"Yes, it _is_ a mischief while she's a little un, Mr. Tulliver, for it
    runs to naughtiness. How to keep her in a clean pinafore two hours
    together passes my cunning. An' now you put me i' mind," continued
    Mrs. Tulliver, rising and going to the window, "I don't know where she
    is now, an' it's pretty nigh tea-time. Ah, I thought so,--wanderin' up
    an' down by the water, like a wild thing: She'll tumble in some day."

    Mrs. Tulliver rapped the window sharply, beckoned, and shook her
    head,--a process which she repeated more than once before she returned
    to her chair.

    "You talk o' 'cuteness, Mr. Tulliver," she observed as she sat down,
    "but I'm sure the child's half an idiot i' some things; for if I send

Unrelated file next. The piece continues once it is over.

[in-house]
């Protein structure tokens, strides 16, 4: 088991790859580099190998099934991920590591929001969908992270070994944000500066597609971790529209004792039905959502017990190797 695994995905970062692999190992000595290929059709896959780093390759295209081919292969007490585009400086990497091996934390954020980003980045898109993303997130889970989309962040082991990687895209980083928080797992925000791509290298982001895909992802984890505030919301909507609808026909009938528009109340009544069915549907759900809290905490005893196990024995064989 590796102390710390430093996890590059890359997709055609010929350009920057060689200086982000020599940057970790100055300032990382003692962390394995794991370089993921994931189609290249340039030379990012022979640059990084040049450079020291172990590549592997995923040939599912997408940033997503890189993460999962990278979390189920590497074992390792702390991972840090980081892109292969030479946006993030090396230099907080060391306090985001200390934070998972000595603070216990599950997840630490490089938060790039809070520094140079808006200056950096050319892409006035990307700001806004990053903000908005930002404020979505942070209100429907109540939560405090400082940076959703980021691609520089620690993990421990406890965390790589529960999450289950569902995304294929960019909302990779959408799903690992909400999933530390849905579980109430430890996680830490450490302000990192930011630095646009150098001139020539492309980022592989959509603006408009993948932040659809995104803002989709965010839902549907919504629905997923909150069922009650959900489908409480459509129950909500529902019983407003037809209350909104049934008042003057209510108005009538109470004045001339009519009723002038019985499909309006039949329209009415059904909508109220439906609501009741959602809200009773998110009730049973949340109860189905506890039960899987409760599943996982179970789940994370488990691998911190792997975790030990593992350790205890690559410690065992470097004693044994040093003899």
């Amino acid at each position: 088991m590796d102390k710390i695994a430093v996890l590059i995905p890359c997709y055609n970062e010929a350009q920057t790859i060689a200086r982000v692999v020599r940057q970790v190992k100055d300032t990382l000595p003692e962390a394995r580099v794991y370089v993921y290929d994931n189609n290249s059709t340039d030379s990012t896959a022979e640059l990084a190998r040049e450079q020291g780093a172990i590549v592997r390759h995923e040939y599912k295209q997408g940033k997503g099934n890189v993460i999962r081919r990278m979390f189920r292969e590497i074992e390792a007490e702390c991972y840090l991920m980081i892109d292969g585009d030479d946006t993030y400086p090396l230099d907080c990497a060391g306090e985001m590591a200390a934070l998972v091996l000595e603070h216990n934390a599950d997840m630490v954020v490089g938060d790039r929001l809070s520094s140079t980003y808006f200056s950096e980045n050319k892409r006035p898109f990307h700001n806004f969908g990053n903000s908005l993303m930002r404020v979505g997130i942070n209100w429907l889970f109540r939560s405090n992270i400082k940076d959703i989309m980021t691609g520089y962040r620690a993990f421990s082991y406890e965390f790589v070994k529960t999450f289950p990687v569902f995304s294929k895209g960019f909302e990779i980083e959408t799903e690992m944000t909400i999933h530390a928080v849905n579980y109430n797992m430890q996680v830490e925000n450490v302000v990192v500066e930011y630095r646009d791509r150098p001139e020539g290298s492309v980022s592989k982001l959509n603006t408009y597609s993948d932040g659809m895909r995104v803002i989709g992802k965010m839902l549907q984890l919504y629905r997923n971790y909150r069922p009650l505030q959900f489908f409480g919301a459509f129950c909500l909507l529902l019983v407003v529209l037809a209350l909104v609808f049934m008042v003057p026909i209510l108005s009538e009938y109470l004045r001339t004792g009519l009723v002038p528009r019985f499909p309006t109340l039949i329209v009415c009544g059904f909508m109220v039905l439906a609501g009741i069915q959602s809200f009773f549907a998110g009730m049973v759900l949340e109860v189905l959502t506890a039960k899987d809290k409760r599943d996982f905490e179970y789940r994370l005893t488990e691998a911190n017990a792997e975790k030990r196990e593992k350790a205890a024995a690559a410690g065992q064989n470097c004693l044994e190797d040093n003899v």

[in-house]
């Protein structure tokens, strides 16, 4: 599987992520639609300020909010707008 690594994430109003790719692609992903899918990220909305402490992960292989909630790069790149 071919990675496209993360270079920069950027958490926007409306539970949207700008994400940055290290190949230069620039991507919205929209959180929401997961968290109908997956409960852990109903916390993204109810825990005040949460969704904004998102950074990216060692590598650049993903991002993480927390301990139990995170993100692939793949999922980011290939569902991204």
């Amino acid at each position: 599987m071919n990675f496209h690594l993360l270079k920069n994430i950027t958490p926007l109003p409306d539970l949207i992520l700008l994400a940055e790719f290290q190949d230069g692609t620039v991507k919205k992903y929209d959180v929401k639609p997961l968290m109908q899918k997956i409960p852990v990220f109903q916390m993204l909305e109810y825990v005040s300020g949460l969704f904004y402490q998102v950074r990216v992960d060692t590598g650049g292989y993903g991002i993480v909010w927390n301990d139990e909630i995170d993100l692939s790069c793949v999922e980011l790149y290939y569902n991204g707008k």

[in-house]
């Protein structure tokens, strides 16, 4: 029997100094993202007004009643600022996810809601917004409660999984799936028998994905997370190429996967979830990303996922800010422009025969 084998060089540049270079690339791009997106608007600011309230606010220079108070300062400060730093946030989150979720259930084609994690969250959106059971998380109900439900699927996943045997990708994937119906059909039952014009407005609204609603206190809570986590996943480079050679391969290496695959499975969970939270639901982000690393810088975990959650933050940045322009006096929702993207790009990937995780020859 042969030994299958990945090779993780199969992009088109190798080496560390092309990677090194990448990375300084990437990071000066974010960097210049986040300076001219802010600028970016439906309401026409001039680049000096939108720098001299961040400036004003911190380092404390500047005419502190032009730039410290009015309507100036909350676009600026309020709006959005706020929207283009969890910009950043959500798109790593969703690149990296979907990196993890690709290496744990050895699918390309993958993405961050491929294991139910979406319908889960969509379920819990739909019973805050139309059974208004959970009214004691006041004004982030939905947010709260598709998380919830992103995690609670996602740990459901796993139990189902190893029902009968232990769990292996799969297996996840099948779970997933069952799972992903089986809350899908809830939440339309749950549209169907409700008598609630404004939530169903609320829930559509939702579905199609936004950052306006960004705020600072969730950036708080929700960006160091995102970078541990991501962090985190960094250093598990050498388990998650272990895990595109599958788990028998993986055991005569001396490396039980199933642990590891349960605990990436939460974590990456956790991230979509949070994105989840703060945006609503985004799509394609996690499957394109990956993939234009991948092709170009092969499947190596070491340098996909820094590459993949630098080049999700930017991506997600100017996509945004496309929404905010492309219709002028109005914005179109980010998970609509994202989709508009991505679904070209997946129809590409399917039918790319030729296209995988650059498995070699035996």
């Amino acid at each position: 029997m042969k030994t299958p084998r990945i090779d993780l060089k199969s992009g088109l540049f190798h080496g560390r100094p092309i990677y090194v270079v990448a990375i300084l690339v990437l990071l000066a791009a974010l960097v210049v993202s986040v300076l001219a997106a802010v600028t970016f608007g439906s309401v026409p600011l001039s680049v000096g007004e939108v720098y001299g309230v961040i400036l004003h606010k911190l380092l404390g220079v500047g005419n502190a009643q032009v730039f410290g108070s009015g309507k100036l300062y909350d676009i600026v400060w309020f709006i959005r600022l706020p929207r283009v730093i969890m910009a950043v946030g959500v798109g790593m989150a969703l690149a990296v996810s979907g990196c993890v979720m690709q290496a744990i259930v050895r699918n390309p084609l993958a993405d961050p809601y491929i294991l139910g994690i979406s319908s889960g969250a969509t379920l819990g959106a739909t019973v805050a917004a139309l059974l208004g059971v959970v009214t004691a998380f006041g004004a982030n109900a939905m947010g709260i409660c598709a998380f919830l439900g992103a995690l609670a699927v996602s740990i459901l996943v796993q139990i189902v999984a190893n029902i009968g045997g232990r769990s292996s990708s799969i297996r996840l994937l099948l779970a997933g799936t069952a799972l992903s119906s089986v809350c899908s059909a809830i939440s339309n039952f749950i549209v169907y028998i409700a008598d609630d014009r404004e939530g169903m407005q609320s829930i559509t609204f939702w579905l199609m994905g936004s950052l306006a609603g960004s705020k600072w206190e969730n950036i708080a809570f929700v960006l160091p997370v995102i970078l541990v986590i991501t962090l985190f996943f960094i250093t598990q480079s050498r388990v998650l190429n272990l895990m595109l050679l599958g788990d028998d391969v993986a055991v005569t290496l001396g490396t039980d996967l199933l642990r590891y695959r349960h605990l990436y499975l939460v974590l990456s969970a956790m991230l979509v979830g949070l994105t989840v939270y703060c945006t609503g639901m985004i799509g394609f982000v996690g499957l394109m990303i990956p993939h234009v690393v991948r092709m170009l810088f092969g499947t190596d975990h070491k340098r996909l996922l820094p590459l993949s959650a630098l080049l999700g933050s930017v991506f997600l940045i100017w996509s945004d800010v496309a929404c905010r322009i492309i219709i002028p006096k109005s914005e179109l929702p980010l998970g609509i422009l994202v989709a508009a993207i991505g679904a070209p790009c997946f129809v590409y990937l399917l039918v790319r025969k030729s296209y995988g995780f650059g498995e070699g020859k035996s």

her upstairs to fetch anything, she forgets what she's gone for, an'
    perhaps 'ull sit down on the floor i' the sunshine an' plait her hair
    an' sing to herself like a Bedlam creatur', all the while I'm waiting
    for her downstairs. That niver run i' my family, thank God! no more
    nor a brown skin as makes her look like a mulatter. I don't like to
    fly i' the face o' Providence, but it seems hard as I should have but
    one gell, an' her so comical."

    "Pooh, nonsense!" said Mr. Tulliver; "she's a straight, black-eyed
    wench as anybody need wish to see. I don't know i' what she's behind
    other folks's children; and she can read almost as well as the

    "But her hair won't curl all I can do with it, and she's so franzy
    about having it put i' paper, and I've such work as never was to make